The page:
Feeling a bit seasonally affected

How weary, stale, flat, and unprofitable
Seem to me all the uses of this world!
You know those days when you wake up, look out of the window and you think November.  I remember reading Bernard Leach’s “A Potters Book” for the first time more years ago than I care to remember – it’s in front of me now as I write this. Somewhere in the book he wrote that, of all the jobs in the pottery, filling in the tax return was the one that cost him most sleep.  Mercifully I no longer have to fill them in, but today I had to complete some unintelligible forms to claim back a small amount of money that was owed to me. Somehow the (relatively) simple action of searching for forms and letters last seen more than a decade ago saps the energy in a terrible way.
There were jobs on the allotment that needed to be done, but it was no use; I just had to get down to it. Of course in the event it wasn’t nearly so hard as I’d feared and by lunchtime the documents were on their way but the Black Dog lingered on. Cooking always seems to do the trick, so we did some shopping and I knuckled down to batch-cook 3.5 Kg of ragu, prepping 3Kg of blackcurrants ready to make cordial, and toad in the hole for supper – does that translate into North American, I wonder? Basically it’s sausages in Yorkshire pudding batter.  That, plus some spiced red cabbage and left-over gravy, made a meal to lift the soul.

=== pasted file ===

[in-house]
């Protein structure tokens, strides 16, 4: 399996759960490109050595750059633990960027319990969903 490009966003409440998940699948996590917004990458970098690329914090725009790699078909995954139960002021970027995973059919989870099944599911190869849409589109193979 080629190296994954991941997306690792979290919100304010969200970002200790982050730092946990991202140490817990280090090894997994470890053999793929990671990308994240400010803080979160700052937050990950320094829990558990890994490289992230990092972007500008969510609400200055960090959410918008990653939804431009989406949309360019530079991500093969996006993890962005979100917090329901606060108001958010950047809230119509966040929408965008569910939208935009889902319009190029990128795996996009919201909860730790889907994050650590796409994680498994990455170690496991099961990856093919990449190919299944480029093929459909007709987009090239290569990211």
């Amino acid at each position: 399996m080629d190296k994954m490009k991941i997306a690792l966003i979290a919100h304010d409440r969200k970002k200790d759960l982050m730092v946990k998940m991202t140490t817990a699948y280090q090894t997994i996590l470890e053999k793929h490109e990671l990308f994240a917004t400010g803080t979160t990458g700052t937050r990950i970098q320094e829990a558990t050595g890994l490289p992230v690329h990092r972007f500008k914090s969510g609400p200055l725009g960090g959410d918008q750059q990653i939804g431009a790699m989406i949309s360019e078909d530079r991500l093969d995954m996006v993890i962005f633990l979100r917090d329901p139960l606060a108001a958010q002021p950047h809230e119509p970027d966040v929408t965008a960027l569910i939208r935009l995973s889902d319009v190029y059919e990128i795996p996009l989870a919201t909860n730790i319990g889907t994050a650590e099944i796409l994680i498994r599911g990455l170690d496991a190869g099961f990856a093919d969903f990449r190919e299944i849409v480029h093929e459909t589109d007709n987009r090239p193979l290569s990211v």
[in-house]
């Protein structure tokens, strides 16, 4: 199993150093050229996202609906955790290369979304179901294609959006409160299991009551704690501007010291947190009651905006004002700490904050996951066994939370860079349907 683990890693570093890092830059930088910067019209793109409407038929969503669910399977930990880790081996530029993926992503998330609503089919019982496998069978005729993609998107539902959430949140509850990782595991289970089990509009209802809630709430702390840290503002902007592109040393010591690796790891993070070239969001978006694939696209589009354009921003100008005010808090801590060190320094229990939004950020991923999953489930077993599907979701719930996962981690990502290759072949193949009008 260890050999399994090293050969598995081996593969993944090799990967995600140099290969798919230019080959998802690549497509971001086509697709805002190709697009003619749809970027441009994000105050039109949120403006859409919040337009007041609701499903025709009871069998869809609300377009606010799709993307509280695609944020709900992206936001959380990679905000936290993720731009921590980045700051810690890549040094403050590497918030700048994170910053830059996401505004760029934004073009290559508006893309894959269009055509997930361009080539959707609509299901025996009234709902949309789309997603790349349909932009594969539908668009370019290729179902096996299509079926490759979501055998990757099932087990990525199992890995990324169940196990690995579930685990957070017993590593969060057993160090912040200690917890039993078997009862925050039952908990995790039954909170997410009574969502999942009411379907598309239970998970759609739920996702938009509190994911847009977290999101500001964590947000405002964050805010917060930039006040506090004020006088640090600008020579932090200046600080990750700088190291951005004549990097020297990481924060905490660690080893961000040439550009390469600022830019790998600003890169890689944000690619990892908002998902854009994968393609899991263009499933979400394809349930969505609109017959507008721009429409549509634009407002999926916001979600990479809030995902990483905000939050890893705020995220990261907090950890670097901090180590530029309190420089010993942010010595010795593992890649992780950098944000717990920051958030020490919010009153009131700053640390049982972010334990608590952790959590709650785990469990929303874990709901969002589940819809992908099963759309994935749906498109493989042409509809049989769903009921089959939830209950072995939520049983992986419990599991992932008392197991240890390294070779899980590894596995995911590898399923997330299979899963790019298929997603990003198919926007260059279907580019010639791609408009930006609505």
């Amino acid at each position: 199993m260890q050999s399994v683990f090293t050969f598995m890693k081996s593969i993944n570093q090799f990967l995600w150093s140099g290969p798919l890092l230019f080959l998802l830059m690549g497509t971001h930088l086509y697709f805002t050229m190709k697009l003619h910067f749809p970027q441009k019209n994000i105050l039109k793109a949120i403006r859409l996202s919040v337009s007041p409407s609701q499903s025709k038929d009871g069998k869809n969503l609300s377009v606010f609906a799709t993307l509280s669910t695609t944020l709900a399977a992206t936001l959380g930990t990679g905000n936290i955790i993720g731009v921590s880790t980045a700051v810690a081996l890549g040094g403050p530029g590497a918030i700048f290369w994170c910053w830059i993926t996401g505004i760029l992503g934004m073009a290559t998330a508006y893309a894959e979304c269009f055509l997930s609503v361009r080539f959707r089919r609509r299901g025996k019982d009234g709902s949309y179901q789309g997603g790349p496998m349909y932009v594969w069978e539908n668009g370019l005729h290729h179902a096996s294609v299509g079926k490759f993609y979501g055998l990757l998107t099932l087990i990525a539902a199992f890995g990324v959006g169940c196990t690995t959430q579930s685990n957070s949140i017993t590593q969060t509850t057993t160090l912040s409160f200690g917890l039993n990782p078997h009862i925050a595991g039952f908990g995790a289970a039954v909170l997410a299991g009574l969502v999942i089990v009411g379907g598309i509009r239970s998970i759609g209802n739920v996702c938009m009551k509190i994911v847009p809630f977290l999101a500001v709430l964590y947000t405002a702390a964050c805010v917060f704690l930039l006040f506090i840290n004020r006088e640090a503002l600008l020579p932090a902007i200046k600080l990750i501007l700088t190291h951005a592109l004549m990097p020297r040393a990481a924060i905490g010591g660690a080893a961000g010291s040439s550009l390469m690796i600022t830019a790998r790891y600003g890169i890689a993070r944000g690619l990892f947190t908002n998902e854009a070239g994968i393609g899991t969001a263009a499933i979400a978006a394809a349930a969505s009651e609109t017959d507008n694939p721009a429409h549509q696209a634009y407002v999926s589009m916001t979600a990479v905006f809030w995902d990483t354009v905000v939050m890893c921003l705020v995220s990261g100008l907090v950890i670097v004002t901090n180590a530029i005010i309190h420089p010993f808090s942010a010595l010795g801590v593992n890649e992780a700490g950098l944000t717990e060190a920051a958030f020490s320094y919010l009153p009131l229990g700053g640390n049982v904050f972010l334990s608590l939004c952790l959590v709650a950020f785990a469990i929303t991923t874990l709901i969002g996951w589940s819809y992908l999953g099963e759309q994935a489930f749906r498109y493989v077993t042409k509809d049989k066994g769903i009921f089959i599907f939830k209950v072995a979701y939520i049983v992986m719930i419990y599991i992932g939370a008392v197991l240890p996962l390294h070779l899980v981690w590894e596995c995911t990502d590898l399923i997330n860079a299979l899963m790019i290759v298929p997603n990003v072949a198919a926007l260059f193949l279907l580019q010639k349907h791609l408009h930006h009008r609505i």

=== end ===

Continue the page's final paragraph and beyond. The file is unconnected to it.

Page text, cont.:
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Author: Dave Pole

I've spent my life doing a lot of things, all of them interesting and many of them great fun. When most people see my CV they probably think I'm making things up because it includes being a rather bad welder and engineering dogsbody, a potter, a groundsman and bus driver. I taught in a prison and in one of those ghastly old mental institutions as an art therapist and I spent ten years as a community artist. I was one of the founding members of Spike Island, which began life as Artspace Bristol. ! wrote a column for Bristol Evening Post (I got sacked three times, in which I take some pride) and I worked in local and network radio and then finally became an Anglican parish priest for 25 years, retiring at 68 when I realised that the institutional church and me were on different paths. What interests me? It would be easier to list what doesn't, but I love cooking and baking with our home grown ingredients. I'm fascinated by botany and wildlife in general, and botanical illustration. We have a camper van that takes us to the wild places, we love walking, especially in the hills, and we take too many photographs. But what really animates me is the question "what does it mean to be human?". I've spent my life exploring it in every possible way and the answer is ..... well, today it's sitting in the van in the rain and looking across Ramsey Sound towards Ramsey Island. But it might as easily be digging potatoes or making pickle, singing or finding an orchid or just sitting. But it sure as hell doesn't mean getting a promotion, beasting your co-workers or being obsequious to power, which ensured that my rise to greatness in the Church of England flatlined 30 years ago after about 2 days. But I'm still here and still searching for that elusive sweet spot, and I don't have to please anyone any more. Over the last 50 or so years we've had a succession of gardens, some more like wildernesses when we were both working full-time, but now we're back in the game with our two allotments in Bath.

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